Tide is turning in Zimbabwe cholera outbreak

Efforts by a Tearfund partner to stem the tide of cholera in Zimbabwe are showing signs of success.

Months of preventative work have been going on in Bulawayo to fix the city's century-old crumbling sewage infrastructure which has fallen into disrepair because the cash-strapped local council is unable to pay workers and invest in maintaining the system.

City council staff don't have vehicles or even gloves and overalls to do their jobs. Lack of equipment caused two workers to die after they were overcome by fumes while repairing a sewer.

Broken pipes and sewer blockages have led to open streams of raw human waste running through the streets which in turn have caused cholera outbreaks.

A Tearfund partner has paid for council worker transport costs and given staff protective clothing and equipment so they can get the sewerage system working.

The result has been that since December more than 800 blockages have been cleared.

Across Zimbabwe the cholera outbreak is declining, according to the UN Office for the Coordination of Humanitarian Affairs.

Last month it reported four deaths, compared to 13 the previous month.

The total number of people contracting cholera is 97,400 and the death toll is 4,271 since August 2008.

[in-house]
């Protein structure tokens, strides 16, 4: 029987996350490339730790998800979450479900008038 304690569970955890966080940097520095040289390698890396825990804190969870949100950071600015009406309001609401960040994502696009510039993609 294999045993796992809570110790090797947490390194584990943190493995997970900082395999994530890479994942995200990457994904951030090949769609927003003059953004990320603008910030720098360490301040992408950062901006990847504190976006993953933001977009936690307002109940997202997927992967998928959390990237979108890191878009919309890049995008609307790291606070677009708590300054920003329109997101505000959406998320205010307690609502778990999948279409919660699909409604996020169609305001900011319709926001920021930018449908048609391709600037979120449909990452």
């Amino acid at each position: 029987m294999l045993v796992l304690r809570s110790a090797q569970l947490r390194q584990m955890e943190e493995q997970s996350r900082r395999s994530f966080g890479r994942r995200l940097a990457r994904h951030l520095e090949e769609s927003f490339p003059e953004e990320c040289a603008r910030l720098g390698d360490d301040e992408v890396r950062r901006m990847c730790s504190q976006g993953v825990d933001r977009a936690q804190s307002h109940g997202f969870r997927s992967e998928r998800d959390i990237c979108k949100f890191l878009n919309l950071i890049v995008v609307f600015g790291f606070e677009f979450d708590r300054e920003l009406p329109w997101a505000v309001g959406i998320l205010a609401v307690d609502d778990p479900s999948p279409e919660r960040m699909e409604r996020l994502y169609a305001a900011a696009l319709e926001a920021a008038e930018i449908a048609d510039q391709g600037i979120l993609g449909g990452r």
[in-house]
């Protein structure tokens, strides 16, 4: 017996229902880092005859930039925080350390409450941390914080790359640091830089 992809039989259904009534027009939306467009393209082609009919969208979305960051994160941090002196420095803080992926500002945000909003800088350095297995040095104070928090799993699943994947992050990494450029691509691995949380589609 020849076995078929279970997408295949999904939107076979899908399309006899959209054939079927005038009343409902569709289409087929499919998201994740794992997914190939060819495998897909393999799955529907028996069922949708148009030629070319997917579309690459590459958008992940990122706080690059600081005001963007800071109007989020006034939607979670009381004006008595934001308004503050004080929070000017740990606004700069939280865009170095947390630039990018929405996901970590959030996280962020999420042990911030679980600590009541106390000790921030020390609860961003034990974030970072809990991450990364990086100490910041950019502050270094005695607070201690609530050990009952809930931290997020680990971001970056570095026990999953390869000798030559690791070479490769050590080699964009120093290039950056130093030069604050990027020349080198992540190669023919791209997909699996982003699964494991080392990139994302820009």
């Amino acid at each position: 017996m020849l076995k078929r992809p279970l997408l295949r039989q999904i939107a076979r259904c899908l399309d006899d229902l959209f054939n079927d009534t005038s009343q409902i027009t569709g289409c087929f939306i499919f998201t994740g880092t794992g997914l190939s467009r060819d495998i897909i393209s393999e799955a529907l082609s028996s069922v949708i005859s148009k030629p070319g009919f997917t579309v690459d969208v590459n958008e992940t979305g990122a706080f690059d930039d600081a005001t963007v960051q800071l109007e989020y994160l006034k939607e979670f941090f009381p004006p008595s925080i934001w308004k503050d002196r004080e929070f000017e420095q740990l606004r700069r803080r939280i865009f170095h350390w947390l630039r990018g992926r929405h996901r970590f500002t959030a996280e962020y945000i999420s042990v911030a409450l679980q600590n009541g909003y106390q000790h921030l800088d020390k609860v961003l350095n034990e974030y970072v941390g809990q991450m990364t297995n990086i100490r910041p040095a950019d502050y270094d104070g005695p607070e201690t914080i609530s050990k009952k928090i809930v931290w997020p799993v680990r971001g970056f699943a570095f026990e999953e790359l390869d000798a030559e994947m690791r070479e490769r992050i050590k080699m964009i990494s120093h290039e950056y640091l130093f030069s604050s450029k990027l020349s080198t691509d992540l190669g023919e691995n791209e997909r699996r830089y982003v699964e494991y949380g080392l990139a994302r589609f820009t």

Tearfund's Karyn Beattie, who recently visited Bulawayo, says cholera fatalities there stand at under 20 compared with more than 600 in the capital Harare: 'Cases of new infections have slowed significantly,' she said.

Much work remains to be done however. A Tearfund team accompanying Bulawayo city council engineers visited the home of a 51-year-old widow called Sabina.

She had a manhole outside her back door from which raw sewage was flowing down the side of her house and out into the street.

Sabina explained this had been going on for six months and sewage had on occasions entered her house.

'At times the sewage overflows and comes up the toilet,' said Sabina. 'I'm so tired of this place. Who can stay in this place? I'm trapped.

'I'm alone here with my children and I'm stressed about the situation. My husband died nine years ago.'

As she was speaking, city council engineers got to work on clearing the manhole blockage.

Another area of Tearfund partner involvement in drought-prone Bulawayo is working with the council to restore 20 boreholes in the poorest parts of the city.

Many have been neglected and some have been vandalised but when working they can supply clean drinking water, a valuable asset when the area's reservoirs are also suffering through lack of investment.

Tearfund's partner is also helping vulnerable people, such as those living with HIV, to use land around the boreholes to develop market gardens.